In 2013, state legislators sitting at the heart of America’s opiate epidemic created the crime of fetal assault. Although they offered a fairly standard series of criminologic rationales to justify the legislation, they also posited that the creation of this crime was a precondition to secure treatment (or care) resources for women addicted to opiates. This extraordinary supposition—that criminalizing conduct creates a road to care—is an outgrowth of three interlinked socio-legal trends: the building of the carceral state, the criminalization of poverty, and the rapid growth, since the late 1980s, of a new generation of problem-solving courts. Framed in this historical context, this legislative rationale seems less extraordinary and more a predictable outgrowth of these disturbing trends. As such, the legislative rationale also provides a unique window into what actually happens to those who are the target of this form of criminalized care and a basis from which to evaluate the wisdom of these trends.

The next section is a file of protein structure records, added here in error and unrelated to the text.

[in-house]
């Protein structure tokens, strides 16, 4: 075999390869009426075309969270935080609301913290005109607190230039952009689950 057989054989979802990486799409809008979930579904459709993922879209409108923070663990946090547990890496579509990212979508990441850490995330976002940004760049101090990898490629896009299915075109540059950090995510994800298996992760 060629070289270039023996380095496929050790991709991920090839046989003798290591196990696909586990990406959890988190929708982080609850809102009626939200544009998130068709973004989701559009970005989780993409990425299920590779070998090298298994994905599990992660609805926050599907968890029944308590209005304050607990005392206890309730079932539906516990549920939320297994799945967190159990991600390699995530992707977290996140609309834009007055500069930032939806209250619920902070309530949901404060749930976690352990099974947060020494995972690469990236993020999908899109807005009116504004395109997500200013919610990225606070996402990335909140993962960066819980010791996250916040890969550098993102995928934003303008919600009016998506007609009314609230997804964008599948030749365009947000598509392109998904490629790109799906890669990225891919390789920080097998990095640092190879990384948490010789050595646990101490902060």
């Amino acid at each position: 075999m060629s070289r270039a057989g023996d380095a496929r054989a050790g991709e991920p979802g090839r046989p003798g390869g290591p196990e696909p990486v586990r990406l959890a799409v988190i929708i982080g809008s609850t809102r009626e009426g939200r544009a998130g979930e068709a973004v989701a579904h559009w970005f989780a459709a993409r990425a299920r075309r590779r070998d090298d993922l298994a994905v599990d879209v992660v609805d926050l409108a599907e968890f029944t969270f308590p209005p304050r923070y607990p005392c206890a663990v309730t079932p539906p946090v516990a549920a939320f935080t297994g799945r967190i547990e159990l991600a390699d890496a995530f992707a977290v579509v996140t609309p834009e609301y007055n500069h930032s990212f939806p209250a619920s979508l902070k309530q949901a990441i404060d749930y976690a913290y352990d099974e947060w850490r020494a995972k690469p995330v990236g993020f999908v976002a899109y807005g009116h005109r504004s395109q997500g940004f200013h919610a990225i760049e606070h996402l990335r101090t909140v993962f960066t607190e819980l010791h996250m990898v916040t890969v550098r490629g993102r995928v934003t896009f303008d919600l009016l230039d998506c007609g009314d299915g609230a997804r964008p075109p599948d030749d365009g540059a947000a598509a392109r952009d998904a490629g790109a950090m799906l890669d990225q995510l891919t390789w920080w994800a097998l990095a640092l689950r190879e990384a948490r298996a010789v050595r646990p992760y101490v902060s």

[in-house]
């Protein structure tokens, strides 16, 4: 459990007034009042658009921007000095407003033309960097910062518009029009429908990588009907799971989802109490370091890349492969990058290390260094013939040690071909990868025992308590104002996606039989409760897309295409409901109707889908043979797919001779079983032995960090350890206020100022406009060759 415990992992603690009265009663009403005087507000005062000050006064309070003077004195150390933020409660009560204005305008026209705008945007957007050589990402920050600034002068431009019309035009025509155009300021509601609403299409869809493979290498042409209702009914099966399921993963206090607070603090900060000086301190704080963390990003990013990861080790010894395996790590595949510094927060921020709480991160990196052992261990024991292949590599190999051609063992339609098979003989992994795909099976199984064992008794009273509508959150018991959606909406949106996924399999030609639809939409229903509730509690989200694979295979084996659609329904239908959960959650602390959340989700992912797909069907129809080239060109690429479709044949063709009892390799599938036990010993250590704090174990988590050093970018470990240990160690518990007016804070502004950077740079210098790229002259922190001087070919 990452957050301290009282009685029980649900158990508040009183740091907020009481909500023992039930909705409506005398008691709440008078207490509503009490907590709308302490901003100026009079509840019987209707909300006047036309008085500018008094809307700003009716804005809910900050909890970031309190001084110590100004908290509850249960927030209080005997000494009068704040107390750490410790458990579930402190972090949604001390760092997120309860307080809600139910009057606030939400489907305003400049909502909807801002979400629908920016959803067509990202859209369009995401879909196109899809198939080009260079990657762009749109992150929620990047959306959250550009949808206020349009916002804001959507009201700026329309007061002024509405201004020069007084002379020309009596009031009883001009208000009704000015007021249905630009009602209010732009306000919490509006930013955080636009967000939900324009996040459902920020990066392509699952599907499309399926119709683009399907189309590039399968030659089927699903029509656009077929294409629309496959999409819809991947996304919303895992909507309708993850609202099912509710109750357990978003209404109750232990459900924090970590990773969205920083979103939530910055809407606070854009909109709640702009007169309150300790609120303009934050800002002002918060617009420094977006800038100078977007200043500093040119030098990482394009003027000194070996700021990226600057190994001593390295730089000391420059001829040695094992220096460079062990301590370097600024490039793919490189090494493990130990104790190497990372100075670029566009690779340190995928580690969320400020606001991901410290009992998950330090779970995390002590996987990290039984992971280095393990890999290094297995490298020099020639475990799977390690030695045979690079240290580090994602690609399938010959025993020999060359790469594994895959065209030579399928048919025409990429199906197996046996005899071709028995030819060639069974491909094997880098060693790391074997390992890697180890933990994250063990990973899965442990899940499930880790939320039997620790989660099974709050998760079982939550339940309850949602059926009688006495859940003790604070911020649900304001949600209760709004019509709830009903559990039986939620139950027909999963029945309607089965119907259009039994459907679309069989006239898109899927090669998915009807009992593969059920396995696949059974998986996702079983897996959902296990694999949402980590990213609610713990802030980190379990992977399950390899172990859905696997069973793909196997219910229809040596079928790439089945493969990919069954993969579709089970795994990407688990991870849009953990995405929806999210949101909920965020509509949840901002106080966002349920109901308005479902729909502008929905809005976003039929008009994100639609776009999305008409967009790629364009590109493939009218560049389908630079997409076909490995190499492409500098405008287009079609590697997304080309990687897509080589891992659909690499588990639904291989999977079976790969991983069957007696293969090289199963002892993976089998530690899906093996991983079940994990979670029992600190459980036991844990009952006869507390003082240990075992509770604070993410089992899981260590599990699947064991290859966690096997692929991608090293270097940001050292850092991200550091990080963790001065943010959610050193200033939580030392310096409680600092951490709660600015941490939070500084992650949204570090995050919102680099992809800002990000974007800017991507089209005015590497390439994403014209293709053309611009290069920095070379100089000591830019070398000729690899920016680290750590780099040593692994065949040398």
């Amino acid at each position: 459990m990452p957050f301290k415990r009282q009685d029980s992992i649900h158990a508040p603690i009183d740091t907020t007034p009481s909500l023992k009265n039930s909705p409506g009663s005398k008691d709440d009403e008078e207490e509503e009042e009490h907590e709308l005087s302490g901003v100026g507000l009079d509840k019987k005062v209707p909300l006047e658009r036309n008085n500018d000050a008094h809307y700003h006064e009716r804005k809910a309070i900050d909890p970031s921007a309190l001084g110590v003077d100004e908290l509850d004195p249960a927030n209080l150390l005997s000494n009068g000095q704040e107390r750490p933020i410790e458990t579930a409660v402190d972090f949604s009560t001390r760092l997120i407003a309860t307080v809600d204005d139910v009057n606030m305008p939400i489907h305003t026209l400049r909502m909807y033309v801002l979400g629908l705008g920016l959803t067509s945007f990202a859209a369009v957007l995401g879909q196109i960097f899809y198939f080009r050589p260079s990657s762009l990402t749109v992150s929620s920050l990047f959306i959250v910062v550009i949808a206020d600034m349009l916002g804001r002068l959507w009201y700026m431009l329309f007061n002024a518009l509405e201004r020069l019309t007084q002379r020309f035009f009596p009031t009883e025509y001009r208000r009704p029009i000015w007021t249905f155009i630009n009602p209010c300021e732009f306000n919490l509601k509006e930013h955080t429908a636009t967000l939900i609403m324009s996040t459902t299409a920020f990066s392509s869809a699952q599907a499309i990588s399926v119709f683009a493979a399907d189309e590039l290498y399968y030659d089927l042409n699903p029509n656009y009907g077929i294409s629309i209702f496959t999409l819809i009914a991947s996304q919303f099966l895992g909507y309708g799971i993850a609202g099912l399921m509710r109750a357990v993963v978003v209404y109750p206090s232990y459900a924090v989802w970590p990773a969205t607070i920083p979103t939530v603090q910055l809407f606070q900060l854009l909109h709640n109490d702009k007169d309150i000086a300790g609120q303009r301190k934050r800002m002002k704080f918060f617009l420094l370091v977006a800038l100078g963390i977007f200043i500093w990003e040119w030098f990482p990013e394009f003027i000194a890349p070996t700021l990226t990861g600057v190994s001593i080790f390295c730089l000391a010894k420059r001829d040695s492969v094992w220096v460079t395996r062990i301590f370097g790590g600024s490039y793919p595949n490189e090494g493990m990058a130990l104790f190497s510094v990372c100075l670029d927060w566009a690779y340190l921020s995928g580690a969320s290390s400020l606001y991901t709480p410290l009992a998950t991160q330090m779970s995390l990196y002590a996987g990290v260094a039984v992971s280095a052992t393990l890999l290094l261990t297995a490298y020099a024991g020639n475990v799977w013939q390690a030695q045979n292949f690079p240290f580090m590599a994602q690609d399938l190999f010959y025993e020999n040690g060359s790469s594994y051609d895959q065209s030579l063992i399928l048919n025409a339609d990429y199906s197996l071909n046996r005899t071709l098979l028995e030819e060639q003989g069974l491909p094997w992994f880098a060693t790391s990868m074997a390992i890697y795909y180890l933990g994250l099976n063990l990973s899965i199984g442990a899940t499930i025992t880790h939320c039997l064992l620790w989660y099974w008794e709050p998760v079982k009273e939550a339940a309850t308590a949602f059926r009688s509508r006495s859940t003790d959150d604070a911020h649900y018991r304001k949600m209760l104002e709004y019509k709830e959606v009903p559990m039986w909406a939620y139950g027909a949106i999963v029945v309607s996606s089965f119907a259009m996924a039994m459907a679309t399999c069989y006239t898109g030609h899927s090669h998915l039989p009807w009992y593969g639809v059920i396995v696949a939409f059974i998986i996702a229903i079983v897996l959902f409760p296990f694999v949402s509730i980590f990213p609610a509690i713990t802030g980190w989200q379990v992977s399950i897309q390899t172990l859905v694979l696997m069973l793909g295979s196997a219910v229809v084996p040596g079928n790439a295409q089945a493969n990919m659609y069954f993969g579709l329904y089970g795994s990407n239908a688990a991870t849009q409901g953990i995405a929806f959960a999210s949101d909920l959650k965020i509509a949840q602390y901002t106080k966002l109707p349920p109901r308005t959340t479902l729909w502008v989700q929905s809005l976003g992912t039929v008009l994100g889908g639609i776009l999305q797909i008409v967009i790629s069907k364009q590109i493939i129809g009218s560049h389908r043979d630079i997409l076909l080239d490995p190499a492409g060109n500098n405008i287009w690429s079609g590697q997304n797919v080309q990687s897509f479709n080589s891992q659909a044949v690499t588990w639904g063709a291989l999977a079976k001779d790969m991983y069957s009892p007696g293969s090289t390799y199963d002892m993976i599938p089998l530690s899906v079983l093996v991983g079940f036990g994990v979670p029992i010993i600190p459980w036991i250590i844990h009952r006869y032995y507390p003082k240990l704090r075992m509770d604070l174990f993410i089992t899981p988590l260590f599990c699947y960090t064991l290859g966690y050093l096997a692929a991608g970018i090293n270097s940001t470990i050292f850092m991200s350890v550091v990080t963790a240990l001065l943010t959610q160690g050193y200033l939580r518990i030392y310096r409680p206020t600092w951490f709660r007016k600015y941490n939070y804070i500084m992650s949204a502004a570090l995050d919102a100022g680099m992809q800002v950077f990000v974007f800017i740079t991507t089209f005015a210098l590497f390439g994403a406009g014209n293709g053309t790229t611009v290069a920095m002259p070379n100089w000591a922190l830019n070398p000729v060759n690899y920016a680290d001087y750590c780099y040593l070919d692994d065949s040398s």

An empirical study of the fetal assault law reveals two phenomena—what this Article terms prosecuting poverty and criminalizing care. The fetal assault legislation prosecutes poverty in the sense that this form of punitive care was reserved almost exclusively for low-income women. Although addiction crosses class, this form of “care” is targeted at the poor. And when legislation criminalizes care, it distorts any real meaning of care. The criminal court case files reveal that, for the forty-one low-income women who are the focus of this Article, any notion that care was central to their prosecutions was either entirely illusory or profoundly debased. In the healthcare system, there was no confidentiality. Every prosecution in the study relied heavily on information obtained by healthcare providers and provided to police and prosecutors in order to establish the elements of the crime. For the majority of women in the criminal system, there is no evidence in their court files that they were even offered or received care. Instead, the case files document what so many poor, low-level offenders face: jail, bail, fines, probation, and the everpresent threat of more punishment. For the few women whose files indicate that care was offered, that care came at a high punitive price. Failure to comply with treatment came at a still higher price. Ultimately, this story suggests, and this Article argues, that we must turn away from these historical trends. Rather than continuing to prosecute poverty and criminalize care, we must reconceptualize the problem far more broadly and turn to programs that heal both families and communities.